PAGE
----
Great shot of a fascinating cocktail featuring Ceylon Arrack called 'Carbon Cycle Cocktail from @mrlyan - there is a long explanation about how this cocktail came about - read about it here:
"Carbon Cycle Cocktail"
'Ceylon Arrack, ethylene-ripened carrot, Krug Champagne, cold dried grape, bolted ginger & cat poop herbs'. Sustainability to me has never been about sacrifice - we fought hard for comfort - but crucially, neither should we be ravenous or destructive to the environment. Luxury can be balanced (and we screwed otherwise)! Being in illustrious surroundings at Selfridges with Dan Barber, our pals at Trashtiki, and the lovely people that are visiting this, it made no sense to preach to the choir. We know that industrial meat agriculture is one of the worst things for our planet (check my insect protein lectures from 2011 for some geek-deets on this!), and we eat accordingly. But what about our pets? We don't want to sacrifice them, and we spend £4.5bn on them a year. And they get fed all the high-impact, antibiotic & growth-hormone ridden meat around. So I locked up my cat Batman, and made him food based on leftovers from my food (seeds and vegetable peelings), insect protein and mushed berries. Then I planted his poo. Like stratification of seeds with birds as dispersers, this can make the seeds more viable, and provides compost for their growth. Coupled with some heritage carrots which have been intensified using ethylene gas 'wasted' by bananas as they ripen, and some 'bolted' ginger shoots. All brought to life with some environmentally responsible booze in Ceylon Arrack & Krug Champagne + garnished with some grapes that have been dried into semi-raisins in the fridge. .
This fragrant lemon, spice and Darjeeling tea-infused punch is a good one to make in large batches. The reason? It can be served the day after it’s made or – if kept cool and in a sealed container – up to five months later. The Swedish East India Company started to import arrack with the arrival of the ship Fredericus Rex Sueciae to Gothenburg in 1733, and a version of this punch was likely drunk by the ship’s sailors.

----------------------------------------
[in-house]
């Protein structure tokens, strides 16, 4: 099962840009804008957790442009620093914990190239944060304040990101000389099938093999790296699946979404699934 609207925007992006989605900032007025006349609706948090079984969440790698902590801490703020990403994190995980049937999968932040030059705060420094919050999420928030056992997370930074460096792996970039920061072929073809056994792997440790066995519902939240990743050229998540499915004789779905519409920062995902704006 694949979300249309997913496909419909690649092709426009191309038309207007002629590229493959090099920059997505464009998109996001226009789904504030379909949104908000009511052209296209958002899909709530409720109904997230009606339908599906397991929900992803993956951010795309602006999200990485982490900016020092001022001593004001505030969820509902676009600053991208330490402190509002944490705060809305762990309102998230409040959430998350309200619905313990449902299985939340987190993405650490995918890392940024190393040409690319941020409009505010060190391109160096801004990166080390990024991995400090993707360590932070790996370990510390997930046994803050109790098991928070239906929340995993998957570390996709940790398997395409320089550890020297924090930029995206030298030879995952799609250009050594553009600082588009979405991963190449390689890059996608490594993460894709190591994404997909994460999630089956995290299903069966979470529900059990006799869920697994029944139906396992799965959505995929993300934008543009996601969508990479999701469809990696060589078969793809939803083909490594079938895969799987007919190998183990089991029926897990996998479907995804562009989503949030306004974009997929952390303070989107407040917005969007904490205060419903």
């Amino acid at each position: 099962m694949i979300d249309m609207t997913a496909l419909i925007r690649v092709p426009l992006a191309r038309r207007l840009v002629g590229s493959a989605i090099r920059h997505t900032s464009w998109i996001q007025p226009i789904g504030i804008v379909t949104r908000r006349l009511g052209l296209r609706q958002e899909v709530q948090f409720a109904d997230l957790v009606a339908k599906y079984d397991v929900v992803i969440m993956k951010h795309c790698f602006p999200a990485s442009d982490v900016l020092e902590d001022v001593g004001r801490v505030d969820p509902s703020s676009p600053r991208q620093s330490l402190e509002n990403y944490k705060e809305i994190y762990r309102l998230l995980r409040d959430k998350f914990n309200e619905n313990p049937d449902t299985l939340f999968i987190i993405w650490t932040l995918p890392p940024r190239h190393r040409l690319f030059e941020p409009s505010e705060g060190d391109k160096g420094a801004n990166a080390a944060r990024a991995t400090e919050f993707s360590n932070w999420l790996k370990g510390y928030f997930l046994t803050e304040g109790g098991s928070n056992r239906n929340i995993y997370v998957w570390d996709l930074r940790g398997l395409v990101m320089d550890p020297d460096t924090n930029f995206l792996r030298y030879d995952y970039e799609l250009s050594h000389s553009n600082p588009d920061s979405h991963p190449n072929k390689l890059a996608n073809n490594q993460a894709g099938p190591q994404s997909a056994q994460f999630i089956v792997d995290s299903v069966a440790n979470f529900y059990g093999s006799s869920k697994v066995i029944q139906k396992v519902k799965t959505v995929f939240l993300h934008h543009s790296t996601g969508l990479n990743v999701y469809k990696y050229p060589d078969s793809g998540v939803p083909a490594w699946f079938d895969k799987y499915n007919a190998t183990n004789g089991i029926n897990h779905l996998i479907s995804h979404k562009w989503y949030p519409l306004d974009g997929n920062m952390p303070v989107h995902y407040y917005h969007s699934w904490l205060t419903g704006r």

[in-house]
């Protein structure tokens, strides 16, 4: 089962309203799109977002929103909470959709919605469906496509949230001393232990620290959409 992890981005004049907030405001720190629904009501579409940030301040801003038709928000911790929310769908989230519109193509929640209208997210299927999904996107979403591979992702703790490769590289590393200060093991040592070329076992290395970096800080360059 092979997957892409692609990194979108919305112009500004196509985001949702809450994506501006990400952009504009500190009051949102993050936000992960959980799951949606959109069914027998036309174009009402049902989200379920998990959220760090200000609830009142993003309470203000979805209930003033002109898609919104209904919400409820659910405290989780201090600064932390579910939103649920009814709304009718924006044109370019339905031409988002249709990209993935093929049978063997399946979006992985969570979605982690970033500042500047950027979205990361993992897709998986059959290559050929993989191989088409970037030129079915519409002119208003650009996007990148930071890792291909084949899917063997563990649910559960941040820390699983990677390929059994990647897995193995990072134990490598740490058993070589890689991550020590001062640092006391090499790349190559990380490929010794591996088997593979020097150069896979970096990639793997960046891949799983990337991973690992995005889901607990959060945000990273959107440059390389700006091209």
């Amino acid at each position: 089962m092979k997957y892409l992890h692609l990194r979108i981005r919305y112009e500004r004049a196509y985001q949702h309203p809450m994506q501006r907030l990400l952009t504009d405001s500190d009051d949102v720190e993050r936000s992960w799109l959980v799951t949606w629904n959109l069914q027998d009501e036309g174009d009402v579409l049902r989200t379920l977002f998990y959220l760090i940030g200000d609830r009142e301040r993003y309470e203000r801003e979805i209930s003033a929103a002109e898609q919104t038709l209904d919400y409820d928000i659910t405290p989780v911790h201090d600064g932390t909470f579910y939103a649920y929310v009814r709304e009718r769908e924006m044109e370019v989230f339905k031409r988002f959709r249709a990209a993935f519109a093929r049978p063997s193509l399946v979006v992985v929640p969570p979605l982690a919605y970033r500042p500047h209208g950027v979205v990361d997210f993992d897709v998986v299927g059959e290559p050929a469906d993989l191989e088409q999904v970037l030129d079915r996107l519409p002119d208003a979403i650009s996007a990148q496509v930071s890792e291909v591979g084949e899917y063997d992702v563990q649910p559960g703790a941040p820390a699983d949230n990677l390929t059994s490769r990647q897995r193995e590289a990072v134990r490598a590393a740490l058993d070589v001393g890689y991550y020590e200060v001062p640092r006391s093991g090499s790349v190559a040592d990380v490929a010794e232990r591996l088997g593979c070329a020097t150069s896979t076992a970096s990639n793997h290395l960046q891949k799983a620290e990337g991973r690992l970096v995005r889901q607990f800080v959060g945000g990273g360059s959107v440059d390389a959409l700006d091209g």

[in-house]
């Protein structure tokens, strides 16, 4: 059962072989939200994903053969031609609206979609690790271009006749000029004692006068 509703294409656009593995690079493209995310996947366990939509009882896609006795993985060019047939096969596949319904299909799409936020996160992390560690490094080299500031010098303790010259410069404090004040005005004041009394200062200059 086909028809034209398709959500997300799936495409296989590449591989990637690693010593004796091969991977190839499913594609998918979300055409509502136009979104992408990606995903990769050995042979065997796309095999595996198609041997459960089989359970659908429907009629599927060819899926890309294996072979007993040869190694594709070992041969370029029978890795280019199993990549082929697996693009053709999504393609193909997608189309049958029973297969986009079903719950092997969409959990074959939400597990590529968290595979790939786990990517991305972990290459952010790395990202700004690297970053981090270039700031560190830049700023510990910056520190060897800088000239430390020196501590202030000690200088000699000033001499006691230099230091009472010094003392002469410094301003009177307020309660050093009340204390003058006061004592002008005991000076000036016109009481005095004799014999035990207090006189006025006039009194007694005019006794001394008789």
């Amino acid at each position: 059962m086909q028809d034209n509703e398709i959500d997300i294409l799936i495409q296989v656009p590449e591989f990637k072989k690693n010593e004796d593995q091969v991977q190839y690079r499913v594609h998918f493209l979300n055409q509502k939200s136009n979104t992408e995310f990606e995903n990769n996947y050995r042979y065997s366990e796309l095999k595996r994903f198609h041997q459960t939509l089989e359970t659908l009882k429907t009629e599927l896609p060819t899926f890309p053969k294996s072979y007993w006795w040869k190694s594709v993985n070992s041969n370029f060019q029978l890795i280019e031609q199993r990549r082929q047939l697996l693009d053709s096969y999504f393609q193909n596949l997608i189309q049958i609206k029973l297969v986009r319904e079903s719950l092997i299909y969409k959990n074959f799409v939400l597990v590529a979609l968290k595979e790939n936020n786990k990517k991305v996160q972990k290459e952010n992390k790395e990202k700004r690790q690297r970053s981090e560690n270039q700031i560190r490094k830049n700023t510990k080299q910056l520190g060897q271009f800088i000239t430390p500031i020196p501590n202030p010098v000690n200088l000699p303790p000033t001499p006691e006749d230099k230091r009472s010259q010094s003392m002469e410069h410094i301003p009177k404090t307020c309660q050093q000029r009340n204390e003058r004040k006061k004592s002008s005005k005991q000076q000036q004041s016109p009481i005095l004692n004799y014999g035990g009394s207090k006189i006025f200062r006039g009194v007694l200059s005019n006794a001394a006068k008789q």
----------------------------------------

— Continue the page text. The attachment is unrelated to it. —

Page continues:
250ml Ceylon Arrack
1 crushed cardamom pod
1 Darjeeling teabag
125ml hot water
⅔ cup sugar
Cut the lemon into thin slices, removing the seeds. Place all
the slices in a sealable glass jar with the clove, the cardamom
and the Ceylon Arrack. Seal the jar and shake, then let the
infusion sit for one day in a cool, dry place. The next day,
make a teapot of Darjeeling tea using the half cup of water, then add the sugar, mix into a syrup and allow to cool. Strain the infused Ceylon Arrack through a muslin cloth and mix
with the cooled tea syrup. Allow to rest overnight.
Don’t be put off by the six-hour wait or exhaustive list of ingredients! This Milk Punch, created by Jerry Thomas but reinterpreted by the London @editionhotels @punchroomldn is a spicy, fruity, wonderfully drinkable creation, served into glasses from a milk bottle, with a couple of ice cubes in each glass and perhaps a whole star anise or wedge of pineapple on the side.
200ml Ceylon Arrack
300ml Somerset Cider Brandy
200ml Blackwell Rum
200ml Plantation Barbados Rum 600g fresh pineapple
20 coriander seeds
20 angelica seeds
6 allspice berries
1 whole star anise
400ml lemon sherbet
200ml green tea
800ml boiling water
50ml lemon juice
800ml fresh milk
Combine all the spices with the pineapple and muddle together. Pour in all the liquids (except the milk and lemon juice) and add the hot water last, before covering and leaving to stand for six hours. Then, boil the milk, add the lemon juice to the milk and pour it into the rest of the batch. Strain this mixture through muslin cloth, removing any solids, then refrigerate until ready to serve.